Was it the loud pounding of the surf as it crashed ashore last night that has us on edge? Whatever the reason, we decide on the spur of the moment to accompany Wylie E. Coyote around to a bay on the north coast of Nuku Hiva. We really have just arrived, but here we are again, heading out of the bay we were so recently so glad to achieve. We have a case of restless, move-on-itis.
We pass the Baie du Controleur where Herman Melville based his book Typee, round the corner and motor sail slowly through sloppy seas that reflect off the most spectacular coast we have seen yet. The Marquesas are high, recently formed volcanic islands with little coral reefs attached to the rims of bays. The steep mountainsides are coated in a low green vegetation from which volcanic necks stick up like Easter Island statues and fairy castles. Fine spiky mountains of improbable shapes reach high up toward the clouds. Our eyes are so focused on high that we forget to notice that Anne has a fish on the line until we finally round the north cape and approach Anaho Bay in the evening light. This is even more spectacular in the warm light that casts such dramatic shadows– an amphitheater of pleated, buttressed cliffs complete with coconut palms and white coral beaches. Just in time we notice the tight fishing line, haul in a twenty pound yellow fin tuna, wack it with the yacht club (wooden) and drop anchor behind a headland.
Jim paddles over to share our fish supper. He brings cold drinking water from his fridge which is very welcome in the humid tropic air. Over supper the conversation comes round to the herd of goats we saw on the way into the bay. He has a hunting bow, as do we, and is hot to live off the land. I`m not enthusiastic, we used to keep goats for many years when our children were little and we had a normal love / hate relationship with them, but really, the thought of anymore killing in this paradise does not appeal. We give Jim the tuna to take home to his freezer as he leaves and soon after hear a tap, tap, on the hull. In the dark, there is Jim back again, holding up the glowing tuna. We had been talking of the effect of the French nuclear tests on these islands earlier and now just look at this fish! After pausing for effect as long as possible, we say that it is normal bioluminescence in the flesh and not strontium 90.
Despite the reminder that the nasty bits of civilization can reach even to these isolated islands, we settle down for the night, well pleased that we have found this quintessential south seas anchorage.
April 23.AM. Bright and early, we rowed ashore and pulled Edith well up on the beach. We asked a local girl about picking wild fruit. She pointed to the beach trail so we walked along through coconut palms, breadfruit, mango, lemon, and orange trees, as well as all sorts of vegetation for which we had no names. On one side, a white sand beach with black lava rocks and gentle surf, on the other, the palm covered hillside rising up to the foot of the mountains. After the ocean crossing, we are ravenous for fruit so we filled our rucksacks. We dragged Edith back down the beach and rowed back out through the coral reef and home to Shiriri.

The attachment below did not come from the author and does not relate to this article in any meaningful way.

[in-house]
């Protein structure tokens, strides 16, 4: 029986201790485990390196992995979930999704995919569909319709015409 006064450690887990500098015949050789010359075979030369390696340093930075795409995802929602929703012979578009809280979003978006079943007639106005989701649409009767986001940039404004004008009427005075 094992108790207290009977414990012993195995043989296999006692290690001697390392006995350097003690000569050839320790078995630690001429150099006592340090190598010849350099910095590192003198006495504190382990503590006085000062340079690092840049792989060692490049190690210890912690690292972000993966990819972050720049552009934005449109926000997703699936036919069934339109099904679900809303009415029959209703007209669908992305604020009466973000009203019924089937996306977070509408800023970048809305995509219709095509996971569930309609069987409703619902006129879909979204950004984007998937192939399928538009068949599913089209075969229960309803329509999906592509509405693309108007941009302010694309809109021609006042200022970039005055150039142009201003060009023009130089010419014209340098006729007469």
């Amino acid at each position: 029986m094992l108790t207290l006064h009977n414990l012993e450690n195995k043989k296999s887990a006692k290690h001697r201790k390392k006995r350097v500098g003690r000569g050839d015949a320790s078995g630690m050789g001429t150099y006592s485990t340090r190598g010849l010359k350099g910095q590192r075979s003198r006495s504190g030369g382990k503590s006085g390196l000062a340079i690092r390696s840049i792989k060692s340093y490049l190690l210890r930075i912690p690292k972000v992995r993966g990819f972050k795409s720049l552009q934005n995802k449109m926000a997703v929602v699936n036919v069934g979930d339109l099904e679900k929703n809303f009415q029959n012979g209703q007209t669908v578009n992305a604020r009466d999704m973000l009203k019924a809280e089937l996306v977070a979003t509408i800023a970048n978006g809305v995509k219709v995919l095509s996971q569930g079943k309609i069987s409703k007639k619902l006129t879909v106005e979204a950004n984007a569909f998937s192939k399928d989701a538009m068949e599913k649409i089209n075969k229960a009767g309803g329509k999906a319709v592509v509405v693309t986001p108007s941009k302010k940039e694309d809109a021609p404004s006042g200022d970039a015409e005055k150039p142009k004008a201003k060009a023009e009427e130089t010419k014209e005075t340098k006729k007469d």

PM. Haircuts and showers. Moonlighter arrived. Pot luck supper on their boat (our tuna). Flyer will arrive tomorrow.
Gusty winds and rain squalls overnight.
April25. A gusty night. A little unsettling with a coral reef under our lee. Too hot to leave the hatches and scuttles closed, so when it rained on my face it was time to close up, wait `til the downpour stopped, open up, back to sleep, and again and again.....
This morning I did boat things - fixed John Henry, re-rigged a nylon snubber to stop the anchor chain grinding against the bobstay. Anne and I did a bottom scrub with the long pole and brush.
Anne and Heather did a tentative time line to New Zealand. It tells us that we need to keep moving.
Maybe Sawleeah is headed this way!
April 26.Anne and I had another go at scrubbing the bottom; Anne doing the in-water stuff and I with the pole brush. Together we have it pretty clean (until Tahiti?)
H. Did a wash with the fresh water I bailed from Edith. Jim from Moonlighter came along and took Anne and I ashore across the coral reef in his dinghy- a mango raid. We found a nice mango tree, Jim pulled out his mango lacrosse stick while I cut a long sapling and lashed them together. Soon with Jim up the tree snagging the fruit, our packs were full (future jam and preserves)
A pizza party is planned for tonight so Heather and Anne are going through our flour supplies. Anne will make the crust for W. Coyote, 30 Something (just arrived, 36 days from Mexico) and for Sawleeah if they arrive on time.
Sawleeah did arrive and we had a great party aboard Moonlighter who has the most room.